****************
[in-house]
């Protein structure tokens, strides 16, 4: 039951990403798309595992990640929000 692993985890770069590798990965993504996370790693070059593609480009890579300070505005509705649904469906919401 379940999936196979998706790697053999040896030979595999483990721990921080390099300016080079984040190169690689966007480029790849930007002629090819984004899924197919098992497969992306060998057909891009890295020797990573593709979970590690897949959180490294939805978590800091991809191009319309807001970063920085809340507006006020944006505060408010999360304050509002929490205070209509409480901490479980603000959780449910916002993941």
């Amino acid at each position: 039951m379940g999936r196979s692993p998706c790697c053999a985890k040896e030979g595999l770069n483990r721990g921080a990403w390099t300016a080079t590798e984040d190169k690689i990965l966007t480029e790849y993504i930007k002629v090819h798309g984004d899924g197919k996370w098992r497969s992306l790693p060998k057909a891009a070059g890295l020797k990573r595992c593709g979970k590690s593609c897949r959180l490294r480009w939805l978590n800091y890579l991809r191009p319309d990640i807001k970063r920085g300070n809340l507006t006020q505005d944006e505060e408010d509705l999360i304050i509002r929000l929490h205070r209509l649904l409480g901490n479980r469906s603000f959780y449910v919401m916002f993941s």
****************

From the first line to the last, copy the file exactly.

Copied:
[in-house]
């Protein structure tokens, strides 16, 4: 039951990403798309595992990640929000 692993985890770069590798990965993504996370790693070059593609480009890579300070505005509705649904469906919401 379940999936196979998706790697053999040896030979595999483990721990921080390099300016080079984040190169690689966007480029790849930007002629090819984004899924197919098992497969992306060998057909891009890295020797990573593709979970590690897949959180490294939805978590800091991809191009319309807001970063920085809340507006006020944006505060408010999360304050509002929490205070209509409480901490479980603000959780449910916002993941």
């Amino acid at each position: 039951m379940g999936r196979s692993p998706c790697c053999a985890k040896e030979g595999l770069n483990r721990g921080a990403w390099t300016a080079t590798e984040d190169k690689i990965l966007t480029e790849y993504i930007k002629v090819h798309g984004d899924g197919k996370w098992r497969s992306l790693p060998k057909a891009a070059g890295l020797k990573r595992c593709g979970k590690s593609c897949r959180l490294r480009w939805l978590n800091y890579l991809r191009p319309d990640i807001k970063r920085g300070n809340l507006t006020q505005d944006e505060e408010d509705l999360i304050i509002r929000l929490h205070r209509l649904l409480g901490n479980r469906s603000f959780y449910v919401m916002f993941s």